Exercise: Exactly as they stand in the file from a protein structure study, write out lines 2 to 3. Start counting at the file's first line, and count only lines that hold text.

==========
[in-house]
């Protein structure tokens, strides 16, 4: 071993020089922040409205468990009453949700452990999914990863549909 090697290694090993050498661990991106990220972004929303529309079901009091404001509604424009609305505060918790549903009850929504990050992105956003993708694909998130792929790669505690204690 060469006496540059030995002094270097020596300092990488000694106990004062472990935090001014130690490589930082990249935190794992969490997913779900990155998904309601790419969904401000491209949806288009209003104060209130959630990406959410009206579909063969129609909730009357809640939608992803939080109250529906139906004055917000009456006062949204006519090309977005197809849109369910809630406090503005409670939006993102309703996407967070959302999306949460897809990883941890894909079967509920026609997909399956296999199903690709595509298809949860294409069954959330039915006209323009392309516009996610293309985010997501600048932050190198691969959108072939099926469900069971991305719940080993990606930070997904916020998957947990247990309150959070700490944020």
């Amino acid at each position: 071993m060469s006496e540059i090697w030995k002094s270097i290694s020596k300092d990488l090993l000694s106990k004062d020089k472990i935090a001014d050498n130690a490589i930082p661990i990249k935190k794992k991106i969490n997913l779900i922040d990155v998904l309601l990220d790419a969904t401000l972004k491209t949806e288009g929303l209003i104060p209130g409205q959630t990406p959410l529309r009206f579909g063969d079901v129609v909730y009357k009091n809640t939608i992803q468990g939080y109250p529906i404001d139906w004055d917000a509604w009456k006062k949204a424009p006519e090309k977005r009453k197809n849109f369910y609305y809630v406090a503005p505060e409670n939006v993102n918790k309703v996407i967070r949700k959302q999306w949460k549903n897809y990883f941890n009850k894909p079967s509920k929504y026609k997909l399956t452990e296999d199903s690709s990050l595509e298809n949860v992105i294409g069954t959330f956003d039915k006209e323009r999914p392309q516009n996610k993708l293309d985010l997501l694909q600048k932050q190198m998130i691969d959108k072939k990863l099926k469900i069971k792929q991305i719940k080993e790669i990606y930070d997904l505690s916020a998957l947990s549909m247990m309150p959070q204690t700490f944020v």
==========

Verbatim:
């Protein structure tokens, strides 16, 4: 071993020089922040409205468990009453949700452990999914990863549909 090697290694090993050498661990991106990220972004929303529309079901009091404001509604424009609305505060918790549903009850929504990050992105956003993708694909998130792929790669505690204690 060469006496540059030995002094270097020596300092990488000694106990004062472990935090001014130690490589930082990249935190794992969490997913779900990155998904309601790419969904401000491209949806288009209003104060209130959630990406959410009206579909063969129609909730009357809640939608992803939080109250529906139906004055917000009456006062949204006519090309977005197809849109369910809630406090503005409670939006993102309703996407967070959302999306949460897809990883941890894909079967509920026609997909399956296999199903690709595509298809949860294409069954959330039915006209323009392309516009996610293309985010997501600048932050190198691969959108072939099926469900069971991305719940080993990606930070997904916020998957947990247990309150959070700490944020």
């Amino acid at each position: 071993m060469s006496e540059i090697w030995k002094s270097i290694s020596k300092d990488l090993l000694s106990k004062d020089k472990i935090a001014d050498n130690a490589i930082p661990i990249k935190k794992k991106i969490n997913l779900i922040d990155v998904l309601l990220d790419a969904t401000l972004k491209t949806e288009g929303l209003i104060p209130g409205q959630t990406p959410l529309r009206f579909g063969d079901v129609v909730y009357k009091n809640t939608i992803q468990g939080y109250p529906i404001d139906w004055d917000a509604w009456k006062k949204a424009p006519e090309k977005r009453k197809n849109f369910y609305y809630v406090a503005p505060e409670n939006v993102n918790k309703v996407i967070r949700k959302q999306w949460k549903n897809y990883f941890n009850k894909p079967s509920k929504y026609k997909l399956t452990e296999d199903s690709s990050l595509e298809n949860v992105i294409g069954t959330f956003d039915k006209e323009r999914p392309q516009n996610k993708l293309d985010l997501l694909q600048k932050q190198m998130i691969d959108k072939k990863l099926k469900i069971k792929q991305i719940k080993e790669i990606y930070d997904l505690s916020a998957l947990s549909m247990m309150p959070q204690t700490f944020v």